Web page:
Assured elegance, care and thoughtfulness characterised tenor James Gilchrist’s performance of Schubert’s Schwanengesang at the Wigmore Hall, the cycles’ two poets framing a compelling interpretation of Beethoven’s An die ferne Geliebte.

Music for a While: Improvisations on Henry Purcell

‘Music for a while shall all your cares beguile.’ Dryden’s words have never seemed as apt as at the conclusion of this wonderful sequence of improvisations on Purcell’s songs and arias, interspersed with instrumental chaconnes and toccatas, by L’Arpeggiata.

Nabucco at Orange

The acoustic of the gigantic Théâtre Antique Romain at Orange cannot but astonish its nine thousand spectators, the nearly one hundred meter breadth of the its proscenium inspires awe. There was excited anticipation for this performance of Verdi’s first masterpiece.

Richard Strauss: Notturno

Richard Strauss may be most closely associated with the soprano voice but this recording of a selection of the composer’s lieder by baritone Thomas Hampson is a welcome reminder that the rapt lyricism of Strauss’s settings can be rendered with equal beauty and character by the low male voice.

Saint Louis: A Hit is a Hit is a Hit

Opera Theatre of Saint Louis has once again staked claim to being the summer festival “of choice” in the US, not least of all for having mounted another superlative world premiere.

La Flûte Enchantée (2e Acte)
at the Aix Festival

In past years the operas of the Aix Festival that took place in the Grand Théâtre de Provence began at 8 pm. The Magic Flute began at 7 pm, or would have had not the infamous intermittents (seasonal theatrical employees) demanded to speak to the audience.

Ariodante at the Aix Festival

High drama in Aix. Three scenarios in conflict — those of G.F. Handel, Richard Jones and the intermittents (disgruntled seasonal theatrical employees). Make that four — mother nature.

Lucy Crowe, Wigmore Hall

The programme declared that ‘music, water and night’ was the connecting thread running through this diverse collection of songs, performed by soprano Lucy Crowe and pianist Anna Tilbrook, but in fact there was little need to seek a unifying element for these eclectic works allowed Crowe to demonstrate her expressive range — and offered the audience the opportunity to hear some interesting rarities.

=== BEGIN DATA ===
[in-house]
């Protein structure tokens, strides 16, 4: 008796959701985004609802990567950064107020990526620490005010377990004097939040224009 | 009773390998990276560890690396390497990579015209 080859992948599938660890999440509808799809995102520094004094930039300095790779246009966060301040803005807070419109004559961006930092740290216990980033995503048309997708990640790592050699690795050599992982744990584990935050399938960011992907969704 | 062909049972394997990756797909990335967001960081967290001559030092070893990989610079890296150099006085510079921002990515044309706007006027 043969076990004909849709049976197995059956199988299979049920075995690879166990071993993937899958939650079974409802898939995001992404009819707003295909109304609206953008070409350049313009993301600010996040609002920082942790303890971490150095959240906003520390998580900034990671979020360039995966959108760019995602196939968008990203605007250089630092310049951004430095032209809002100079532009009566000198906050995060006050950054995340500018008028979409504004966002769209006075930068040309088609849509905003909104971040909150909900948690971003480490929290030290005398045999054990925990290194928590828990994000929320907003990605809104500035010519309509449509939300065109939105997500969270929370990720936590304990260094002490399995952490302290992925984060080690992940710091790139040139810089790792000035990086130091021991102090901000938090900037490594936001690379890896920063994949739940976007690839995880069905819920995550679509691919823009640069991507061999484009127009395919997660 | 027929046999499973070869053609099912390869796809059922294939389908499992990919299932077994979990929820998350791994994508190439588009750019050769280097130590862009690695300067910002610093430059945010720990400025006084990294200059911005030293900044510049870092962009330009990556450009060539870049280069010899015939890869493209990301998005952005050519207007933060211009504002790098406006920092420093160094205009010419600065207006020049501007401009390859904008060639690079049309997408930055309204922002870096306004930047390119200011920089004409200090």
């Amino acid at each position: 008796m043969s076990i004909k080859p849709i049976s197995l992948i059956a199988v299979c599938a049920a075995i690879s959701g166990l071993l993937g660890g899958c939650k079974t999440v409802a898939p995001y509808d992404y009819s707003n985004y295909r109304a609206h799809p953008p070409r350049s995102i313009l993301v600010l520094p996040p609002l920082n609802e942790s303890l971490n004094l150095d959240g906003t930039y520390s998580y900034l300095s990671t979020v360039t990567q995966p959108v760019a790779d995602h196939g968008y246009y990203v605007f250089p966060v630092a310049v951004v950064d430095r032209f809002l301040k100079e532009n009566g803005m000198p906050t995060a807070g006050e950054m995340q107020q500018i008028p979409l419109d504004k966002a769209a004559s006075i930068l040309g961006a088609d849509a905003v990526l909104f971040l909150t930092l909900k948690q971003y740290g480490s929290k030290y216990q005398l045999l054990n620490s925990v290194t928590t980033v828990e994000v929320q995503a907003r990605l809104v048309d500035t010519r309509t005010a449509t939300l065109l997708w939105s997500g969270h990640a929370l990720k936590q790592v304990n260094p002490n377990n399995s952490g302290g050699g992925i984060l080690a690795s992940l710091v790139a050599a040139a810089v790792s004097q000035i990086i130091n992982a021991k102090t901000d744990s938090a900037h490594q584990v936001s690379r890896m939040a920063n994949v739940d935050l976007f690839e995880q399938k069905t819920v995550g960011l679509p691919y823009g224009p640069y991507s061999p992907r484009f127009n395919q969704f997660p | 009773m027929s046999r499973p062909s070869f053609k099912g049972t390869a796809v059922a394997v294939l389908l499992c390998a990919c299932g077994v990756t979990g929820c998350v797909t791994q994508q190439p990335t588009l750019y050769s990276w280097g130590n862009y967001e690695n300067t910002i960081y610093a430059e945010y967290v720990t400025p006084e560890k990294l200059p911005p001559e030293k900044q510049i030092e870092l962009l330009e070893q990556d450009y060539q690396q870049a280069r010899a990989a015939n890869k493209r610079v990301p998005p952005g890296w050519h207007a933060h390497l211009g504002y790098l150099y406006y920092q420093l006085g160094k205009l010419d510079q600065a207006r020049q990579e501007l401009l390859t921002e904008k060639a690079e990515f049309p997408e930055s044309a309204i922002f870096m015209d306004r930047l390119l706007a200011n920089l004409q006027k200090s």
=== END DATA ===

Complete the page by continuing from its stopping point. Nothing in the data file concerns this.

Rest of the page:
The Turn of the Screw, Holland Park

‘Only make the reader’s general vision of evil intense enough … and his own experience, his own imagination, his own sympathy … will supply him quite sufficiently with all the particulars.

Plenty of Va-Va-Vroom: La Fille du Regiment, Iford

It is not often that concept, mood, music and place coincide perfectly. On the first night of Opera della Luna’s La Fille du Regiment at Iford Opera in Wiltshire, England we arrived with doubts (rather large doubts it should be admitted)as to whether Donizetti’s “naive and vulgar” romp of militarism and proto-feminism, peopled with hordes of gun-toting soldiers and praying peasants, could hardly be contained, surely, inside Iford’s tiny cloister?

La finta giardiniera, Glyndebourne

‘Lovers and madmen have such seething brains,/ Such shaping fantasies, that apprehend/ More than cool reason ever comprehends.’

OPERA TODAY ARCHIVES »

Reviews

Plácido Domingo as Cyrano de Bergerac [Photo by Cory Weaver courtesy of San Francisco Opera]
02 Nov 2010

Cyrano de Bergerac in San Francisco

Franco Alfano’s Cyrano de Bergerac at the San Francisco Opera has little chance of measuring up to a Cyrano standard once set here in Fog City.

Franco Alfano: Cyrano de Bergerac

Cyrano de Bergerac: Plácido Domingo; Roxane: Ainhoa Arteta; Christian de Neuveville: Thiago Arancam; De Guiche: Stephen Powell; Carbon: Lester Lynch; Ragueneau: Brian Mulligan; Le Bret: Timothy Mix; Lisa, A Sister: Leah Crocetto; The Duenna, Sister Marta: Maya Lahyani; Vicomte de Valvert, The Spanish Official, A Cook: Austin Kness; Montfleury: Martin Rojas-Dietrich; Sentinels: David Gustafson / Christopher Jackson; Lignière, A Musketeer: Bojan Knezevic. Conductor: Patrick Fournillier. Director: Petrika Ionesco. Set Designer: Petrika Ionesco. Costume Designer: Lili Kendaka. Lighting Designer: Petrika Ionesco. Fencing Choreographer: François Rostain.

Above: Plácido Domingo as Cyrano de Bergerac

All photos by Cory Weaver courtesy of San Francisco Opera

 

There are those of us who remember the San Francisco American Conservatory Theater’s Peter Donat as Cyrano and his Roxanne, Marsha Mason, unleashing floods of spellbinding lyricism in the Geary Theater. This was back in the 1970‘s, the mere recollection sets the local Cyrano benchmark impossibly high.